Turkey has one of the oldest traditions of the manufacture
of fired earthenware in the world, stretching back almost
ten thousand years towards the end of the last ice age.
Traditional Turkish ceramics, or ‘çini’
as they are known in turkish are appreciated around
the world for their strength, colour and design. These
qualities persist throughout the evolution of civilization
in Turkey, from the Bronze Age, the rise and fall of
the Hittites and later domination of mainland Turkey
by the Greeks and the Romans, to the Byzantines and
finally the Ottoman Turks themselves.
In the 12th Century when Seljukid Turks used tiles to
embellish their buildings, the motifs were geometric
in character and the dominant colours were blue and
turquoise. However, between the15th and the17th Centuries
Ottoman Empire period the colours became more vivid,
the designs more complex and balanced. In addition to
the blue and turquoise there were greens and purples
in varying hues and finally coral and tomato reds were
ceramic art reached it’s zenith in Iznik (formerly
known as Nicea) encouraged by the patronage of the Ottoman
Court. The splendour of Iznik high fired pottery and
tile manufacture reached it’s peak in the 16th
Century and is unlike anything else produced in either
the East or the West with designs more complex and balanced.
During those times there were once over 300 ceramic
workshops, according to the Ottoman travel writer Evliya
Çelebi from Kütahya.
In this period ceramics were used in architecture to
fill three dimensional space and also for everyday use
as ornamentation of plain surfaces. The things which
make Ottoman ceramics invaluable are their strength
which challenges centuries, the unfading dynamic colours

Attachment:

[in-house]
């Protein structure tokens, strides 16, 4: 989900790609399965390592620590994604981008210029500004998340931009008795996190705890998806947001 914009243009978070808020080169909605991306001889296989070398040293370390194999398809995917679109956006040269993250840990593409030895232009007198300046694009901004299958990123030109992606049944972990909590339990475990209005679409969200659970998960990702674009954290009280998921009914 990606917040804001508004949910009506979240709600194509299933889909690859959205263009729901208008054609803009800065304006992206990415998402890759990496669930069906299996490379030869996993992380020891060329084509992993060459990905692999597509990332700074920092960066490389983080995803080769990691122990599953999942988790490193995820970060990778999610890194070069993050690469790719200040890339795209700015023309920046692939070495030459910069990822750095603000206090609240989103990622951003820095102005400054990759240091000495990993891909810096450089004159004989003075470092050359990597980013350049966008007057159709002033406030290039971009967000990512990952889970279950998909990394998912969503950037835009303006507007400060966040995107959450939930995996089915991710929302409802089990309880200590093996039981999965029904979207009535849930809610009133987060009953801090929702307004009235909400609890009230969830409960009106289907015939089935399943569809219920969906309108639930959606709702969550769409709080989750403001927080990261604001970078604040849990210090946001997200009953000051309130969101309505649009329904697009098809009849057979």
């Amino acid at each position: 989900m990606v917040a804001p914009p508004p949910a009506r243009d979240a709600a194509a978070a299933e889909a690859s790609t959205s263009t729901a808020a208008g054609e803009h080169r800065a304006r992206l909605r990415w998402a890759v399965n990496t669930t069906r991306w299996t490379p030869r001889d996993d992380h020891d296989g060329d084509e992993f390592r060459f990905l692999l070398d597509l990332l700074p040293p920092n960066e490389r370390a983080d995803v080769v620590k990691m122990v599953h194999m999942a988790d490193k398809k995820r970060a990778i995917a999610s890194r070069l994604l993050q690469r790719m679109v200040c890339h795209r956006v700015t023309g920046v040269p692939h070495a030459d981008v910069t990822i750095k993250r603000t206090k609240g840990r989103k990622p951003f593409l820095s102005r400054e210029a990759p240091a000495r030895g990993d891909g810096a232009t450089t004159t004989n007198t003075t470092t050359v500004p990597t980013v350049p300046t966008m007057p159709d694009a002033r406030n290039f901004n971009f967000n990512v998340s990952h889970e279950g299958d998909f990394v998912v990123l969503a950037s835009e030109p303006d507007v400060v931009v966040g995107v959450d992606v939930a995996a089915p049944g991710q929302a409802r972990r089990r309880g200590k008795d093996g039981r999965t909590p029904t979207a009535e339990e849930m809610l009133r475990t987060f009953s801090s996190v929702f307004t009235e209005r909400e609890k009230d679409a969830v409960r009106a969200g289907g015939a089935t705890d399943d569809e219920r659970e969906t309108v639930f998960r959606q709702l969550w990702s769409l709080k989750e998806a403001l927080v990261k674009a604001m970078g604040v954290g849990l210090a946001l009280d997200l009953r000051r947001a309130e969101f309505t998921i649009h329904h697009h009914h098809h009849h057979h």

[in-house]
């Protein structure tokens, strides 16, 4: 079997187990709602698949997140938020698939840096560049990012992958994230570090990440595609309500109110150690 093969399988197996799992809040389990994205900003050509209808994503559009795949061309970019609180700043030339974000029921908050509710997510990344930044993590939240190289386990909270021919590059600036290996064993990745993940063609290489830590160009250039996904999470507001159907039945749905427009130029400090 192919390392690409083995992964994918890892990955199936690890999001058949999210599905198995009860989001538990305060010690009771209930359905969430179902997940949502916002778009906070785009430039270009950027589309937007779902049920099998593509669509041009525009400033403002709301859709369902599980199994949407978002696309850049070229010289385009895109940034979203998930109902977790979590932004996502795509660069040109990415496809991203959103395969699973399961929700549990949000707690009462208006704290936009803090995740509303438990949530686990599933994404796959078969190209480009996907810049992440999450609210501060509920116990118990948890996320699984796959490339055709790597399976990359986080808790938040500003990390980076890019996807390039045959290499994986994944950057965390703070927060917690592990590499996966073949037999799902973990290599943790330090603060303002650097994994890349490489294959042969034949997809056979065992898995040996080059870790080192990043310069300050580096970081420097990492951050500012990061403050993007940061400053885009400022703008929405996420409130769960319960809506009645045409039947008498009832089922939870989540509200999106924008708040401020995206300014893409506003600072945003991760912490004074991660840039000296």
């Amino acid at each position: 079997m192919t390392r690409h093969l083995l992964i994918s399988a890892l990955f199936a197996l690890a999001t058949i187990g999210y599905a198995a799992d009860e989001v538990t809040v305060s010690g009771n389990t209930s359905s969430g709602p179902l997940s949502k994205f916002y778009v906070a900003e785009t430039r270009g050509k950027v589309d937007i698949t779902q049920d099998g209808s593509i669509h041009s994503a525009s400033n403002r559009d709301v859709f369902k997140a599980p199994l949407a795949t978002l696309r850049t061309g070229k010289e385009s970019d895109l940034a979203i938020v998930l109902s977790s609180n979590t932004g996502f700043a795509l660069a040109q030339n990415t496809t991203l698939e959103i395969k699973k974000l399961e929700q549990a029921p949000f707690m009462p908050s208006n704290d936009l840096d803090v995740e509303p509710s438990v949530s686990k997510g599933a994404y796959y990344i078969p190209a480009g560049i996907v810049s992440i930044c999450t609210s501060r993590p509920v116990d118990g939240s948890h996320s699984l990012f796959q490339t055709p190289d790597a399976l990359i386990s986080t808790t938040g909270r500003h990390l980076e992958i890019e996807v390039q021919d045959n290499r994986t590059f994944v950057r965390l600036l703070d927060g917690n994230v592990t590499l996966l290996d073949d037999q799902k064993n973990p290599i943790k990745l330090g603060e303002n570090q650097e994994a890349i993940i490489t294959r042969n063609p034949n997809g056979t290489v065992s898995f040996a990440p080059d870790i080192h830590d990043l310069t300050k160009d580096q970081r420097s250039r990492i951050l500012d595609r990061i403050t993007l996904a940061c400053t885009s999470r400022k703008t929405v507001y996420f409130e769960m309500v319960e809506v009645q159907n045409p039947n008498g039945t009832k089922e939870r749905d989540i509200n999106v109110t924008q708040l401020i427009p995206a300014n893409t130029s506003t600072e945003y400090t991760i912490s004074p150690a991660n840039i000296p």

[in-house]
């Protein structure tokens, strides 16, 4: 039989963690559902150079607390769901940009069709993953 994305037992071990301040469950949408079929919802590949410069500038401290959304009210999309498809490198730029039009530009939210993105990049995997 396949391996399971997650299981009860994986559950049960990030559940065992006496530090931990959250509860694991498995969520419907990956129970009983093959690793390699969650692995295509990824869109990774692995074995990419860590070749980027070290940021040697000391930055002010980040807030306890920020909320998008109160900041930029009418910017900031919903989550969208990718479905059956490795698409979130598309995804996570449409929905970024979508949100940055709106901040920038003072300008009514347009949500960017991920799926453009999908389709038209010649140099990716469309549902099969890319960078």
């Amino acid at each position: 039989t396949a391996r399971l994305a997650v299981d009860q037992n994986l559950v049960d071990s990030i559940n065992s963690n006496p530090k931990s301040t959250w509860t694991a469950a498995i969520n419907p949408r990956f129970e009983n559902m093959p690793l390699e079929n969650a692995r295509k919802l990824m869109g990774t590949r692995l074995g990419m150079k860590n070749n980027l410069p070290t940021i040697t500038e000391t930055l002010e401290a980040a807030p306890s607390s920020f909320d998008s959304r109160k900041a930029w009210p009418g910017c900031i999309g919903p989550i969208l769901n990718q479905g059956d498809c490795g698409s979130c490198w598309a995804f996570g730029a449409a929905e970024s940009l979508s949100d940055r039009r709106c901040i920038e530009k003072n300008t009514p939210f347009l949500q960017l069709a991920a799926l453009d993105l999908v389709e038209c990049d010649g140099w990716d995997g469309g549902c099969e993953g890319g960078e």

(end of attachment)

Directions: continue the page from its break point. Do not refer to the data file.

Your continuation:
which are vividly translucent and harmonious, and the
unique use of stylized motifs such as the lotus, the
tree of life, plant and flower motifs (some of which
carry deep and meaningful explanations).
The raw materials used for ceramics are kaolin (60%),
which is high in silica content, clay (20%) and calcite.
After successive processes, that include ball mining
and filter pressing, the compound is ready for the potter’s
throwing wheel where it is moulded by hand into vessels
such as vases, tankards or jars. The resulting wares
are then covered with a thin coating of ‘slip’
to make the body whiter. They are then fired at a temperature
of up to 950-980 degrees Celsius to obtain the ‘biscuit’
on which the motives are drawn, painted, glazed and
fired once again to achieve the final product.
Vivaldi – Ceramics and Glass
Today this art form is being relived by the world famous
‘Ismail Yigit’ who is systematically working
his way through the whole repertoire of Iznik masterpieces
in all over the world’s museums, ‘making
faithful replicas’ as stated by John Carswell,
who is a specialist in Turkish ceramics.
Vivaldi, with the support and trust of ‘Ismail
Yigit’and his workshop ‘Marmara Çini’
are displaying a wide range of traditional Turkish ceramics
in their store in the heart of Bodrum. The display in
Vivaldi constitutes hundreds of commercial pieces together
with a rare collection of 14th, 15th and 16th Century
replicas meticulously prepared using the traditional
methods by Ismail Yigit.
The strains of Vivaldi and all your other Classical
favourites will delight the ear before you see what
other treasures are in this shop. Gifts and souvenirs
of all shapes and sizes together with a very special
collection of glassware which is a true example of traditional
handicraft created by the oldest glass making technology
‘fusion glass’, which we are preserving
for future generations.
One of the owners of this store, Okan Özsoy with
the master potter Ismail Yigit, are preparing to leave
for London to participate in Europe's largest arts and
crafts exhibition called Art in Action held in Oxford
between the dates of July 17-20.
There they will demonstrate the techniques and skills
required in preparing traditional Turkish ceramics.